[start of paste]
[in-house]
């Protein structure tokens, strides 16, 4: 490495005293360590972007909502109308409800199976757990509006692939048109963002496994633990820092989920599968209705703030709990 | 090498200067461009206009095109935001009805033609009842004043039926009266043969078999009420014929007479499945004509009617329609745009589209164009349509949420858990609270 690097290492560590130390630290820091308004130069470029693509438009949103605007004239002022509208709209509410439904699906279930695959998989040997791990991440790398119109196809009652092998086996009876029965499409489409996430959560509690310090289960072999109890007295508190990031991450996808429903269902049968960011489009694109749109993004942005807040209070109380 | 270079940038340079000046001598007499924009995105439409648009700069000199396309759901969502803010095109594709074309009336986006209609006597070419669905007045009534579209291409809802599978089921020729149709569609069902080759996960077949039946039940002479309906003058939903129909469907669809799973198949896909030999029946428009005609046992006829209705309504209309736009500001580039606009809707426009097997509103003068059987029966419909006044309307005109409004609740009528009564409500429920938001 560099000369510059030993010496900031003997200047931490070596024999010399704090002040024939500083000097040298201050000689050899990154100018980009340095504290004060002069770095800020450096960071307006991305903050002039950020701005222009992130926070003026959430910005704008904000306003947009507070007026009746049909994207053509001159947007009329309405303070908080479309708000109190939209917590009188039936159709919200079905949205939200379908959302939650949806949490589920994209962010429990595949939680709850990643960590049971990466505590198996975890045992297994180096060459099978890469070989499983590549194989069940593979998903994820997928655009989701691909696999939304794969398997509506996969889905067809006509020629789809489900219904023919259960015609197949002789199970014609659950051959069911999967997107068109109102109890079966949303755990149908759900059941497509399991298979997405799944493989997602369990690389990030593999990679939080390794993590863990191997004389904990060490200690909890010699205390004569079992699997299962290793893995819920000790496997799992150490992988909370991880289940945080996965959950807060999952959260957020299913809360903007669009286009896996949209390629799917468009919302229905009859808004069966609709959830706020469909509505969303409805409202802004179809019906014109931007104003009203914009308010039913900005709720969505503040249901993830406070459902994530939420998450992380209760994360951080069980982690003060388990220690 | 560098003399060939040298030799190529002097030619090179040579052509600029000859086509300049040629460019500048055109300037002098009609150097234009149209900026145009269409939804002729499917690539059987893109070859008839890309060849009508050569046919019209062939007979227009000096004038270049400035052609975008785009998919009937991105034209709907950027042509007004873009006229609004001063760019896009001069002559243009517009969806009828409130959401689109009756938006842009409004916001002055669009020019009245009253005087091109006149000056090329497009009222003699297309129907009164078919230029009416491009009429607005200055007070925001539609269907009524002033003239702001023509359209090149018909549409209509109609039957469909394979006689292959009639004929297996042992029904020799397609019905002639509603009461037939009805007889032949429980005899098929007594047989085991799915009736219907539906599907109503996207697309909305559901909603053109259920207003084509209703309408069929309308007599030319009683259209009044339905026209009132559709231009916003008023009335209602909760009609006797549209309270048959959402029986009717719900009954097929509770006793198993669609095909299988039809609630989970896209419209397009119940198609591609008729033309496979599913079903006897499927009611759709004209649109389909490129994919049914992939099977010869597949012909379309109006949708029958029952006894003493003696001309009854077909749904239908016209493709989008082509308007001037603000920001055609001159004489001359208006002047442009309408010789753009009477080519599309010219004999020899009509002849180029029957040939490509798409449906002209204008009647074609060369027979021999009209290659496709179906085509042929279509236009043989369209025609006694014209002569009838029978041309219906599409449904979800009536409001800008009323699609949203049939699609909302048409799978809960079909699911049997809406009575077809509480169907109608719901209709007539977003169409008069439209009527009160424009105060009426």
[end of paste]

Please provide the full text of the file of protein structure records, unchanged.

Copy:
[in-house]
């Protein structure tokens, strides 16, 4: 490495005293360590972007909502109308409800199976757990509006692939048109963002496994633990820092989920599968209705703030709990 | 090498200067461009206009095109935001009805033609009842004043039926009266043969078999009420014929007479499945004509009617329609745009589209164009349509949420858990609270 690097290492560590130390630290820091308004130069470029693509438009949103605007004239002022509208709209509410439904699906279930695959998989040997791990991440790398119109196809009652092998086996009876029965499409489409996430959560509690310090289960072999109890007295508190990031991450996808429903269902049968960011489009694109749109993004942005807040209070109380 | 270079940038340079000046001598007499924009995105439409648009700069000199396309759901969502803010095109594709074309009336986006209609006597070419669905007045009534579209291409809802599978089921020729149709569609069902080759996960077949039946039940002479309906003058939903129909469907669809799973198949896909030999029946428009005609046992006829209705309504209309736009500001580039606009809707426009097997509103003068059987029966419909006044309307005109409004609740009528009564409500429920938001 560099000369510059030993010496900031003997200047931490070596024999010399704090002040024939500083000097040298201050000689050899990154100018980009340095504290004060002069770095800020450096960071307006991305903050002039950020701005222009992130926070003026959430910005704008904000306003947009507070007026009746049909994207053509001159947007009329309405303070908080479309708000109190939209917590009188039936159709919200079905949205939200379908959302939650949806949490589920994209962010429990595949939680709850990643960590049971990466505590198996975890045992297994180096060459099978890469070989499983590549194989069940593979998903994820997928655009989701691909696999939304794969398997509506996969889905067809006509020629789809489900219904023919259960015609197949002789199970014609659950051959069911999967997107068109109102109890079966949303755990149908759900059941497509399991298979997405799944493989997602369990690389990030593999990679939080390794993590863990191997004389904990060490200690909890010699205390004569079992699997299962290793893995819920000790496997799992150490992988909370991880289940945080996965959950807060999952959260957020299913809360903007669009286009896996949209390629799917468009919302229905009859808004069966609709959830706020469909509505969303409805409202802004179809019906014109931007104003009203914009308010039913900005709720969505503040249901993830406070459902994530939420998450992380209760994360951080069980982690003060388990220690 | 560098003399060939040298030799190529002097030619090179040579052509600029000859086509300049040629460019500048055109300037002098009609150097234009149209900026145009269409939804002729499917690539059987893109070859008839890309060849009508050569046919019209062939007979227009000096004038270049400035052609975008785009998919009937991105034209709907950027042509007004873009006229609004001063760019896009001069002559243009517009969806009828409130959401689109009756938006842009409004916001002055669009020019009245009253005087091109006149000056090329497009009222003699297309129907009164078919230029009416491009009429607005200055007070925001539609269907009524002033003239702001023509359209090149018909549409209509109609039957469909394979006689292959009639004929297996042992029904020799397609019905002639509603009461037939009805007889032949429980005899098929007594047989085991799915009736219907539906599907109503996207697309909305559901909603053109259920207003084509209703309408069929309308007599030319009683259209009044339905026209009132559709231009916003008023009335209602909760009609006797549209309270048959959402029986009717719900009954097929509770006793198993669609095909299988039809609630989970896209419209397009119940198609591609008729033309496979599913079903006897499927009611759709004209649109389909490129994919049914992939099977010869597949012909379309109006949708029958029952006894003493003696001309009854077909749904239908016209493709989008082509308007001037603000920001055609001159004489001359208006002047442009309408010789753009009477080519599309010219004999020899009509002849180029029957040939490509798409449906002209204008009647074609060369027979021999009209290659496709179906085509042929279509236009043989369209025609006694014209002569009838029978041309219906599409449904979800009536409001800008009323699609949203049939699609909302048409799978809960079909699911049997809406009575077809509480169907109608719901209709007539977003169409008069439209009527009160424009105060009426």